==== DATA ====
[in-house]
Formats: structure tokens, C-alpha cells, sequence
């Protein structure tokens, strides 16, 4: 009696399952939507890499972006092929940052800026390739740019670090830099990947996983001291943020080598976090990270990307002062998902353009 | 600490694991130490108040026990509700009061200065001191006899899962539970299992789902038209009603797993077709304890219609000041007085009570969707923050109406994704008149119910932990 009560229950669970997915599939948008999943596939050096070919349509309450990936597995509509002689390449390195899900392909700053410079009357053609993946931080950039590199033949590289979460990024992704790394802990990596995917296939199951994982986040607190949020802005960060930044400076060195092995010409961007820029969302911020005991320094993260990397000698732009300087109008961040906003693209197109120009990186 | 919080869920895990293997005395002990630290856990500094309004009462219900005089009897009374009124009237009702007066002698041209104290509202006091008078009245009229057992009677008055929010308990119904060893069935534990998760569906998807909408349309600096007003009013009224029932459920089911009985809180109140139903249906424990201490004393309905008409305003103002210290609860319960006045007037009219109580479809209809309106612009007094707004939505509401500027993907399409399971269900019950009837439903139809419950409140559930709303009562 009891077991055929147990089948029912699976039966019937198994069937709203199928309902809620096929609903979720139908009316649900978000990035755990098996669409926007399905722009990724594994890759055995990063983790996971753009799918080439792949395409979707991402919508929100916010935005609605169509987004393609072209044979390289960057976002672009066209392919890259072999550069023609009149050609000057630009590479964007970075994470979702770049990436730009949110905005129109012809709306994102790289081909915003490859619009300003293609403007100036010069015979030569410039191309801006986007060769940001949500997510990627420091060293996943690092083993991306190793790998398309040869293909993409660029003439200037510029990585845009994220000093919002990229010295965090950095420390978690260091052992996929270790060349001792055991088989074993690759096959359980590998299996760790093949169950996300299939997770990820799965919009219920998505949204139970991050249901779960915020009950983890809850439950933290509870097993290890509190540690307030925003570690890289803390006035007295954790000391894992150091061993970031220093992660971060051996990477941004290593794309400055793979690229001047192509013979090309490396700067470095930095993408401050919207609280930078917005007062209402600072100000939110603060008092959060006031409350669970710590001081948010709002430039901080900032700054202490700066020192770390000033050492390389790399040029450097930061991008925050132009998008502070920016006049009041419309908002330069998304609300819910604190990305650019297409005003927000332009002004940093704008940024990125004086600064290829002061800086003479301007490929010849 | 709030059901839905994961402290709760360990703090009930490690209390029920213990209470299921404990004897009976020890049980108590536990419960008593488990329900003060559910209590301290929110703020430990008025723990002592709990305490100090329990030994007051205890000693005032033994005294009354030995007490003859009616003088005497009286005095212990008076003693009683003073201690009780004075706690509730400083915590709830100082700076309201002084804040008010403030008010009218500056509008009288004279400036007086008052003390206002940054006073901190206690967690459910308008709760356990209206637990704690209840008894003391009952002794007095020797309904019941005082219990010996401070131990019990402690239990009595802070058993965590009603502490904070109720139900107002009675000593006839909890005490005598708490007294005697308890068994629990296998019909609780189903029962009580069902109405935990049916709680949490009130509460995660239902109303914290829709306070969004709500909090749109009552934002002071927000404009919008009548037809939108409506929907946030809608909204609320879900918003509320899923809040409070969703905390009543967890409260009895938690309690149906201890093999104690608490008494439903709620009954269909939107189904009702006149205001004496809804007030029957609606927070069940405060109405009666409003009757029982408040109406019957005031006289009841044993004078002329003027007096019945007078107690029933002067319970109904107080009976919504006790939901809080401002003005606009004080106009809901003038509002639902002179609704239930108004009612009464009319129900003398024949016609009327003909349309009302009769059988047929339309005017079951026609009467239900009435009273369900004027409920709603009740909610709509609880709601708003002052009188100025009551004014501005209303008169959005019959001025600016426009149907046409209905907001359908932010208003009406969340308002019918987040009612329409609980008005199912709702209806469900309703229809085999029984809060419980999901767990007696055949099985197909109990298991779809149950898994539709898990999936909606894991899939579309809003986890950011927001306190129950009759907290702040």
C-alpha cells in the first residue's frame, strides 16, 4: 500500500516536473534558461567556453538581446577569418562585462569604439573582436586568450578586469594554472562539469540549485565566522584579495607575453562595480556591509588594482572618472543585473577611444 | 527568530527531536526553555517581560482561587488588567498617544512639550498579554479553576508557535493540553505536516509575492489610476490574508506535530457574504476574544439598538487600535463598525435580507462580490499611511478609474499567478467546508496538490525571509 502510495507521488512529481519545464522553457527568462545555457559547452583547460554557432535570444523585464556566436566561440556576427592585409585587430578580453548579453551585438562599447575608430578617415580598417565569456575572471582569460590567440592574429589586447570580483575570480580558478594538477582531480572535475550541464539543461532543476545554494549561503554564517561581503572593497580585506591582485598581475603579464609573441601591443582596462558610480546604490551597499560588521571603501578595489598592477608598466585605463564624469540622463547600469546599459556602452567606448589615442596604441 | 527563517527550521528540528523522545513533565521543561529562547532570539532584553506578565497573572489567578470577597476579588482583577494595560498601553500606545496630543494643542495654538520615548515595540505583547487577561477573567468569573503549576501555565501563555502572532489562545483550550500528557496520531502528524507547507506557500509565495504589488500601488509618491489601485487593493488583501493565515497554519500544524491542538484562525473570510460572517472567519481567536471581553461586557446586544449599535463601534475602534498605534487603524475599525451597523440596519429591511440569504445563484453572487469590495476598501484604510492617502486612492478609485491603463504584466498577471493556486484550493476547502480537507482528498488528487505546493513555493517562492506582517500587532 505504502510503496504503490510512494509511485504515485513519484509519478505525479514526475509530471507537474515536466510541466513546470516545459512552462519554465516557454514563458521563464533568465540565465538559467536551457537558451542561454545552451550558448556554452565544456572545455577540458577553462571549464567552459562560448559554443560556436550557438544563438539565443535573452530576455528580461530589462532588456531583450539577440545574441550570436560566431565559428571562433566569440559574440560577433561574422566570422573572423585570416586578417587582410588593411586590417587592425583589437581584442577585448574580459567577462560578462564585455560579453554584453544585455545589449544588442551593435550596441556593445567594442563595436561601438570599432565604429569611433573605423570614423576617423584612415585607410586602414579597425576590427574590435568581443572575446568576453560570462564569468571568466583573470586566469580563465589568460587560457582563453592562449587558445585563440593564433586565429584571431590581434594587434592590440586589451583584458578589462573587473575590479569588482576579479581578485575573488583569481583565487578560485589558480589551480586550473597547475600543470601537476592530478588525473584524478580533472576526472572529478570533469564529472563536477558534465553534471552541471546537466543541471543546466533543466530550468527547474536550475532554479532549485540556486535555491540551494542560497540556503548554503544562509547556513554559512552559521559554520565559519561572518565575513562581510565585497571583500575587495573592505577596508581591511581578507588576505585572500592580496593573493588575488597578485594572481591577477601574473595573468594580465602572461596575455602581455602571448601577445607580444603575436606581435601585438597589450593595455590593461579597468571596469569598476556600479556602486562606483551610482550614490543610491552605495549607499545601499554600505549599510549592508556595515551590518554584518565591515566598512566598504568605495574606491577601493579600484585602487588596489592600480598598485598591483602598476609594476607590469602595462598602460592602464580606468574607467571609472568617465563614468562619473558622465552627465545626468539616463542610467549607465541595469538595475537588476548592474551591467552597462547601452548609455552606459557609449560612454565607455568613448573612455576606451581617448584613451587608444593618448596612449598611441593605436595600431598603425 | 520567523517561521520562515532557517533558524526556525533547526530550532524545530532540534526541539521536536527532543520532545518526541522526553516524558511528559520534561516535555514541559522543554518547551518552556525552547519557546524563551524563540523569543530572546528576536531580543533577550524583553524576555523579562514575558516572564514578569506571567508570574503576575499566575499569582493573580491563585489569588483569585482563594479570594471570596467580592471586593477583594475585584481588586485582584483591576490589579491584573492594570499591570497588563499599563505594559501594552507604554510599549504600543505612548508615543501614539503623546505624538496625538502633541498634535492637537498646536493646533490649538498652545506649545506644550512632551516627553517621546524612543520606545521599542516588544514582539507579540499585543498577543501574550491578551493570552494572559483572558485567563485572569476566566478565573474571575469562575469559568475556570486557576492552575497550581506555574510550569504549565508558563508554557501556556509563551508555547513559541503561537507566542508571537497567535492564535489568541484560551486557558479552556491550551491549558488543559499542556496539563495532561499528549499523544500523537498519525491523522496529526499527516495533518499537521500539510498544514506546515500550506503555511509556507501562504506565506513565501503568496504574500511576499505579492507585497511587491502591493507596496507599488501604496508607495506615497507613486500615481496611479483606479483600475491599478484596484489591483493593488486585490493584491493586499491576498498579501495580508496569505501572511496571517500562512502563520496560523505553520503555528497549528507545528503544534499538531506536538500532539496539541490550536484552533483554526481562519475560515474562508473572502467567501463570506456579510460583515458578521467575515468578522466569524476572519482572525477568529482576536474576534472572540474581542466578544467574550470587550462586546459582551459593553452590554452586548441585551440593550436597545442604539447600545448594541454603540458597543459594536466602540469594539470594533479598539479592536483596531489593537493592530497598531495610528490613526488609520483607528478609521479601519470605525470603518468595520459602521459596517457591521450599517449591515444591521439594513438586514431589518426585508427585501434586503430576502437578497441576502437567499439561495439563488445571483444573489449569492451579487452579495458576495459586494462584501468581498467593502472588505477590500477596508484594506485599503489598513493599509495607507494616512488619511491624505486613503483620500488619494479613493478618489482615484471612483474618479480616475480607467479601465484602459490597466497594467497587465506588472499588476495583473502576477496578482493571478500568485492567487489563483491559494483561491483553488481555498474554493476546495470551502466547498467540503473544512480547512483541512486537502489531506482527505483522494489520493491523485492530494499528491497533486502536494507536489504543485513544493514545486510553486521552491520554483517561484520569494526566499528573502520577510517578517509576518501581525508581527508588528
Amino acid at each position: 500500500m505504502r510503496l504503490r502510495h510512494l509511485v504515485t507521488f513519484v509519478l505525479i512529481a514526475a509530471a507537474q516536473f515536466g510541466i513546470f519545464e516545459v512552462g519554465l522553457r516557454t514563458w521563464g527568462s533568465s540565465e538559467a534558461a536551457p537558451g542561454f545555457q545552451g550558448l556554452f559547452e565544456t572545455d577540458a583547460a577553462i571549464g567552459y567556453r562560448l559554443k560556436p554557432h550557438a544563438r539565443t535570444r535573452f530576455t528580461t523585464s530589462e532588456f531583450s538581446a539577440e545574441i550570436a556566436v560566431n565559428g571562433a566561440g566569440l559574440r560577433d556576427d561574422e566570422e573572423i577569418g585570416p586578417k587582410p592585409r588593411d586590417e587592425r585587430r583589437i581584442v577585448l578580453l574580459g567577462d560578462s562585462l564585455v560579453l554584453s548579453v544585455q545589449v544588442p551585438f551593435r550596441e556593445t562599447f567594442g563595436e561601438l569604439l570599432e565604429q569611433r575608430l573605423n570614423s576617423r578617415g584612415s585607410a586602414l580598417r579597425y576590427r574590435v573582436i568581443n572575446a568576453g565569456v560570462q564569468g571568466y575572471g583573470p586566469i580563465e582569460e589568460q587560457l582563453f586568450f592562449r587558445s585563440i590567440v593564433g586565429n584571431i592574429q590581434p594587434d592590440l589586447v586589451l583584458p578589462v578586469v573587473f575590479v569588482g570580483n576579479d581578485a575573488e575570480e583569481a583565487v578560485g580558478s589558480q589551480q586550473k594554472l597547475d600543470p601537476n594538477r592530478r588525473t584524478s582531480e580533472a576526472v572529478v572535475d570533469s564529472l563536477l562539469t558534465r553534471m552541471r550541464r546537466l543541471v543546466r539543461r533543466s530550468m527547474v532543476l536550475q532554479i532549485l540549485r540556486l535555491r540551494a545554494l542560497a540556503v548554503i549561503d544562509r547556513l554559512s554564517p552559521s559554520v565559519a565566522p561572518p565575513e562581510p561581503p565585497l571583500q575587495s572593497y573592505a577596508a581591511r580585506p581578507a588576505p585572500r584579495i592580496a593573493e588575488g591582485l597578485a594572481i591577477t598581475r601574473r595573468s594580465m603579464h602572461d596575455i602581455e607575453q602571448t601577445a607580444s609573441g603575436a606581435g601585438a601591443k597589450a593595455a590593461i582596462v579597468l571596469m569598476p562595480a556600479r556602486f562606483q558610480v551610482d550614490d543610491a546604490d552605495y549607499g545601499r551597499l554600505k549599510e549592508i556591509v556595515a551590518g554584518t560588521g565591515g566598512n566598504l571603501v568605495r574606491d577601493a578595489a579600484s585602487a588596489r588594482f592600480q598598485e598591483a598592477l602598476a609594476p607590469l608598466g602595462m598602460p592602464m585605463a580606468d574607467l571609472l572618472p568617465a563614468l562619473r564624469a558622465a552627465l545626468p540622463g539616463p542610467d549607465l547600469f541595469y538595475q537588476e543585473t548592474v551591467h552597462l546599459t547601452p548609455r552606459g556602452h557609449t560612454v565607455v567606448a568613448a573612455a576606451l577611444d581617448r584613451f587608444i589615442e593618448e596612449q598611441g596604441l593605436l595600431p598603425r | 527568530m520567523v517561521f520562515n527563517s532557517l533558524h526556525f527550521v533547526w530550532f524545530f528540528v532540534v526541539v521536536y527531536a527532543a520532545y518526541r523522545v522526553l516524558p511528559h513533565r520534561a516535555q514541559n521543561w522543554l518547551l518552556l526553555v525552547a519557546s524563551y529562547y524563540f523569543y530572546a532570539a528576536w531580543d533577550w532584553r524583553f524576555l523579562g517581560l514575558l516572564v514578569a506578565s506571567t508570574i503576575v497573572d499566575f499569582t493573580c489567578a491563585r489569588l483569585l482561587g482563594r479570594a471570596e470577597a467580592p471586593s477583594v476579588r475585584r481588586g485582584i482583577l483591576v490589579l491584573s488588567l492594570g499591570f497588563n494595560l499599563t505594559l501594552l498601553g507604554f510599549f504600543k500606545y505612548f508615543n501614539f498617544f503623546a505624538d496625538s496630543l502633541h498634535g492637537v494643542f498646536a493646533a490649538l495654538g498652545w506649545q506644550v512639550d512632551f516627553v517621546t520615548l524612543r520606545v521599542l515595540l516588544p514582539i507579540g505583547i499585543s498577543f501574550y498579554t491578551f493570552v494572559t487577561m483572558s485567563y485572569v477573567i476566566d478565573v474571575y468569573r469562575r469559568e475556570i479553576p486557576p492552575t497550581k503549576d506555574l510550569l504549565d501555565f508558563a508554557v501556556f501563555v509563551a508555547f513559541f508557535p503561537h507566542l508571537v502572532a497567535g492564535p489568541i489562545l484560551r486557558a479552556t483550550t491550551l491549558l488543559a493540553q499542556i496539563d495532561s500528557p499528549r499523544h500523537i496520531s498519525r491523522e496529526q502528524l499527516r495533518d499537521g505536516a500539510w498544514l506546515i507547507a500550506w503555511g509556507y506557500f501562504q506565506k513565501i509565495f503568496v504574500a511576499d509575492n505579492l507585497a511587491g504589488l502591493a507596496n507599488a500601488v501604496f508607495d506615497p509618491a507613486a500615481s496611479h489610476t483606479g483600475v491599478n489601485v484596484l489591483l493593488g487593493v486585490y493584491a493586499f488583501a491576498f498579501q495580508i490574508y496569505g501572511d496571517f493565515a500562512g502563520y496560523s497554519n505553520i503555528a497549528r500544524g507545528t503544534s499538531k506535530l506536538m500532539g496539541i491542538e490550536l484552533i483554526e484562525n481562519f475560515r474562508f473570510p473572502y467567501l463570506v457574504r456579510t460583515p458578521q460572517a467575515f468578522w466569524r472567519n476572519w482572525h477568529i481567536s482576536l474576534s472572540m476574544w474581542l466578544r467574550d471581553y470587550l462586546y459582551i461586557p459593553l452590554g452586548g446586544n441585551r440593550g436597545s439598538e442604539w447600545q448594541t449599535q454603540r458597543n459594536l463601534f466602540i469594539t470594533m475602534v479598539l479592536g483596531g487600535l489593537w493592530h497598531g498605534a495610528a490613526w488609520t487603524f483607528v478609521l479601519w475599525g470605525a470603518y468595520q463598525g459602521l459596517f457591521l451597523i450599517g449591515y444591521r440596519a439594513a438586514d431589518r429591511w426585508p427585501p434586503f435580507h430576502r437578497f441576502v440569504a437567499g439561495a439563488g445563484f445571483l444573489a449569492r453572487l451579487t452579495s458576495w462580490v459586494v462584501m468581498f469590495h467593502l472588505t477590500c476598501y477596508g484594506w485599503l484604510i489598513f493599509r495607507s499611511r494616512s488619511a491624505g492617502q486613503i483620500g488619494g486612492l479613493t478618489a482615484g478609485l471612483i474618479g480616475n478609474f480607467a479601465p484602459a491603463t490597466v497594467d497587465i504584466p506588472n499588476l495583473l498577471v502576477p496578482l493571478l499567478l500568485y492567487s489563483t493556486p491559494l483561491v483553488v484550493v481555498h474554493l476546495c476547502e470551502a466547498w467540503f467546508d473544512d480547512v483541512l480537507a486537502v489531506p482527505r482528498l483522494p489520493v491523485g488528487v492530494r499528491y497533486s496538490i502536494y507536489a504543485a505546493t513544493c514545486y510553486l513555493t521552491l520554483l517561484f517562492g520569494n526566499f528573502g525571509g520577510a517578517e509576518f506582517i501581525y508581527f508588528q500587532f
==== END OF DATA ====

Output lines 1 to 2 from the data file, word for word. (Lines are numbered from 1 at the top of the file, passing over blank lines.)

[in-house]
Formats: structure tokens, C-alpha cells, sequence